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Home Run for Harbach

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Chad Harbach's Breakthrough Debut Novel is a Big Hit

The Art of Fielding uses the game of baseball as a metaphor for life. It's about how we handle failure and either learn and recover from it, or never really do. The debut novel from the novelist who toiled in obscurity, who started n+1 literary magazine after graduating Harvard, who took nine years to write The Art of Fielding, rockets Harbach into a major league author.

Of course, in baseball, we measure errors. Three strikes, you're out. Success is whether or not you can hit the ball one out of three or four at-bats. A no-hitter is a major feat for a pitcher and a shut-out makes for a good day on the mound. We keep endless stats, know players as they come through shitty farm teams, and watch them battle adversity. So baseball is a contrivance for Harbach as his well-honed, developing characters, evolve separately as "players," then come together as a team. While individual performance matters, it's all about the team.

Harbach was born in Racine, Wisconsin, a depressed town south of Milwaukee where my own Irish ancestors settled and most of them are buried. I was born not far away near a bacon processing plant. The fictional college and its ball team seem to be in Door County outside Green Bay.

The irony for me personally is that the fictional account starts and ends with Wisconsin, Lake Michigan a prominent, patient force. And it follows baseball. My grandfather pitched in Chicago in the Cubs farm system. My dad played "industrial league" paid ball in south Milwaukee. My cousin played for over ten years in the MLB with both the White Sox and later the Orioles next to Cal. His son plays now, moving up to the Seattle Mariners and then the Boston Red Sox. My wife's nephew got to Double AA baseball and made a living before heading back to college and finishing at Tulane (where he was a star for the Green Tide). My family knows baseball and Harbach has studied the game as assiduously as George Will.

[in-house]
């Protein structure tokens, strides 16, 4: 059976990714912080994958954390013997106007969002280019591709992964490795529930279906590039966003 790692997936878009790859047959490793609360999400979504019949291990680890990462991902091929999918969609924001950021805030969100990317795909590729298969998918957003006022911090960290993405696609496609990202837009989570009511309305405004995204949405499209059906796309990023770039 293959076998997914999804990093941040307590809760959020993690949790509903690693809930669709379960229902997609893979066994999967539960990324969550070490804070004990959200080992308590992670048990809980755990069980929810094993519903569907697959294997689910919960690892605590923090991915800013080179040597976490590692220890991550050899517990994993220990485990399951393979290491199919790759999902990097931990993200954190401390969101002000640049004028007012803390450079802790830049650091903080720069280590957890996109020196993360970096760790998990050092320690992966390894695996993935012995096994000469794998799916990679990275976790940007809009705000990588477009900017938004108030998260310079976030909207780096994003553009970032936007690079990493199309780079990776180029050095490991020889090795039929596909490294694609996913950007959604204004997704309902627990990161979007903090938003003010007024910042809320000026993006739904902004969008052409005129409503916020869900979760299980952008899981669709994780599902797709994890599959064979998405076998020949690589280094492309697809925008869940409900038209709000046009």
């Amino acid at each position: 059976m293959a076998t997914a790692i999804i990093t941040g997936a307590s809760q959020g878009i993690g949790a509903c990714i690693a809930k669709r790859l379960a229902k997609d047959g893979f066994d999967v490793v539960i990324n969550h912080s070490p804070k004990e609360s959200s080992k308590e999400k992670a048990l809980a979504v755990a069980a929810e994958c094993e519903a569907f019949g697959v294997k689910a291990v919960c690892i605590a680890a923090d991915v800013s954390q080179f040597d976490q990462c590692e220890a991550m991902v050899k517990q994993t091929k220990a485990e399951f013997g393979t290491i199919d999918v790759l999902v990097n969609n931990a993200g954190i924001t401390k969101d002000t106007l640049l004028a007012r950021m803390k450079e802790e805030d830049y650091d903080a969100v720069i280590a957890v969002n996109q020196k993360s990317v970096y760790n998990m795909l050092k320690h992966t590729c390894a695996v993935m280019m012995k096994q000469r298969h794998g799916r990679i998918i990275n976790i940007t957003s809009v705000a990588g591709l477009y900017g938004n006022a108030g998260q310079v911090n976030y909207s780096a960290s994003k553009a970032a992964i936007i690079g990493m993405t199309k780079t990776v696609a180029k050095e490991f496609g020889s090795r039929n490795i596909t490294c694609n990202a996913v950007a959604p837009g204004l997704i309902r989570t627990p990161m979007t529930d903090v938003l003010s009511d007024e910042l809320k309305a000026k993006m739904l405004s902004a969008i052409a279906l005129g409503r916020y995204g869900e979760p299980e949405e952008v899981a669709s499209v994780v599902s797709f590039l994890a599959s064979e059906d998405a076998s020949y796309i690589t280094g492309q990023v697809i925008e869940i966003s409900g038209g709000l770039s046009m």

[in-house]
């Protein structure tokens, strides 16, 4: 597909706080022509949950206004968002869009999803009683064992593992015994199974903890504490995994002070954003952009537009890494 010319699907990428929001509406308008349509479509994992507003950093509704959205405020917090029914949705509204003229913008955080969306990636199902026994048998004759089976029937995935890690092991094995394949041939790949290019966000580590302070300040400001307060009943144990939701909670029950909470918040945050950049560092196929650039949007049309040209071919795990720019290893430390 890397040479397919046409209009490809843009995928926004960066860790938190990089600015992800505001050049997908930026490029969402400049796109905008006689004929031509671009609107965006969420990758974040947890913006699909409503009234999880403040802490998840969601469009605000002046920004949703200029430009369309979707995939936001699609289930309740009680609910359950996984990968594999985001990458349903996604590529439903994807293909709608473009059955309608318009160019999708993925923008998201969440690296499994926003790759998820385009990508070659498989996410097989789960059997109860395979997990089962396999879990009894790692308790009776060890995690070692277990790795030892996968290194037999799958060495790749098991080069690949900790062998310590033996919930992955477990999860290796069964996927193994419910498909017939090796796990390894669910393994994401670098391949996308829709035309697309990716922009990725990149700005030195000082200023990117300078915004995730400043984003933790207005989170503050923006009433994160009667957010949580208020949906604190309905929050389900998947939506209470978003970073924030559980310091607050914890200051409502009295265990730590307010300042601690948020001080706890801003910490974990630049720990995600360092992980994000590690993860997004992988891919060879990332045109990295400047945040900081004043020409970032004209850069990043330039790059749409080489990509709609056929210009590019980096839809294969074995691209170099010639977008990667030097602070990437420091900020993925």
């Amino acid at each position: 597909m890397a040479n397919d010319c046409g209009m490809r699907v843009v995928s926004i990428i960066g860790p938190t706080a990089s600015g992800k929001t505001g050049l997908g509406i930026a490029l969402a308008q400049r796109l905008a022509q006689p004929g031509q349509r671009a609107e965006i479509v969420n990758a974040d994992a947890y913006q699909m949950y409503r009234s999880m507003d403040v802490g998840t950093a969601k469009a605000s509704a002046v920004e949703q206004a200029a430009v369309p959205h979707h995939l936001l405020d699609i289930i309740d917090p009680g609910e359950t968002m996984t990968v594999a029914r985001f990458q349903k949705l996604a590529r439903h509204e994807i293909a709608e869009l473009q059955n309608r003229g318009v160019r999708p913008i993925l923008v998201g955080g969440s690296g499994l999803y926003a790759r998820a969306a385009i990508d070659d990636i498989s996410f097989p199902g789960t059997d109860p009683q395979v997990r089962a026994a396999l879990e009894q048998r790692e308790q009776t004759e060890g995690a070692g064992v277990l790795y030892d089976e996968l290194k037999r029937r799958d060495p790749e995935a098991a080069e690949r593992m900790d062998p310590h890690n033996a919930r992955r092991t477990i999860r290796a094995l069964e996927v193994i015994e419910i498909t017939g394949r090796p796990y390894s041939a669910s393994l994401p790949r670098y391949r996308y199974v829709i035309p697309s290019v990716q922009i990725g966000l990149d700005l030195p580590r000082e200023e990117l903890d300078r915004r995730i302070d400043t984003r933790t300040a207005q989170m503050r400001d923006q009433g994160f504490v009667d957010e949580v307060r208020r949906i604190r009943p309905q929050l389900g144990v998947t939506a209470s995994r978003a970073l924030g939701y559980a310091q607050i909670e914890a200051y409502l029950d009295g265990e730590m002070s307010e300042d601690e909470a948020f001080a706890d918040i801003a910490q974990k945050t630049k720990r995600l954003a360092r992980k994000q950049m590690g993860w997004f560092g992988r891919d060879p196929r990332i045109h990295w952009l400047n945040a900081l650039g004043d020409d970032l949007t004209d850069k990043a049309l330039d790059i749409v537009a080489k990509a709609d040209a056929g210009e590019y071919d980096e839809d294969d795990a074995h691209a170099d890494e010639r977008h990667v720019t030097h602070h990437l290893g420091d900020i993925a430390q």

The "big game" finale for the Div 3 championship is against Amherst, where I will take my daughter to school Sept. 1, a week before the Little, Brown book hits the book stores and electronic e-book distribution. So it all "hits pretty close to home."

Now let's look at the real stats behind Harbach's meteoric rise. Master's of Fine Arts. University of Virginia. He spends nine years in the minor league system meticulously researching and writing before even getting to the plate. His Harvard buddies all begin getting called-up, two of them from n+1 publishing books. Harbach gets his chance at the plate at the Book Expo of America in New York in June where his publisher distributes advance copies at "Book Buzz," the mound for first-time authors.

Harbach then amazingly earns a $650,000 "signing bonus" with Hatchette/Little Brown as a rookie novelist. He now has a contract with HBO for a series about his story. Advances like this make headlines. The publishing world is abuzz about Harbach's arrival.

Right now, today, Twitter is on-fire over the new player Harbach. New York magazine ran a story last weekend on whether such upfront dollars should go to new novelists - and concludes taking a risk on a virtual unknown like Harbach is worth the investment.

I took this 600 plus-page novel on vacation. I wrote notes in the margins, underlined passages, and couldn't put it down since there were many personal points of reference.

The protagonist is searching to find his game after losing a natural talent. Henry is a gifted athlete and his place at Shortstop, like Cal Ripken, requires Iron Man work regimens. He makes a mistake and almost never recovers. His personal coach, that guy who never really leaves college, takes uppers and downers (muscle relaxants) to "stay in the game."Each character including the university president, his daughter and later the catcher's girlfriend, the gay kid on the team who gets hurt reading a book in the dugout, is developing as players and people. Then they all come together for the big game of life and death. One of my margin notes says the characters are a little over-wrought. Or maybe the reader wants to know the score before the innings are up.

We love to root for the underdog. We love an American story that's not really about sports but humanity. We empathize with Harbach's team. He takes us on the road game and back home again.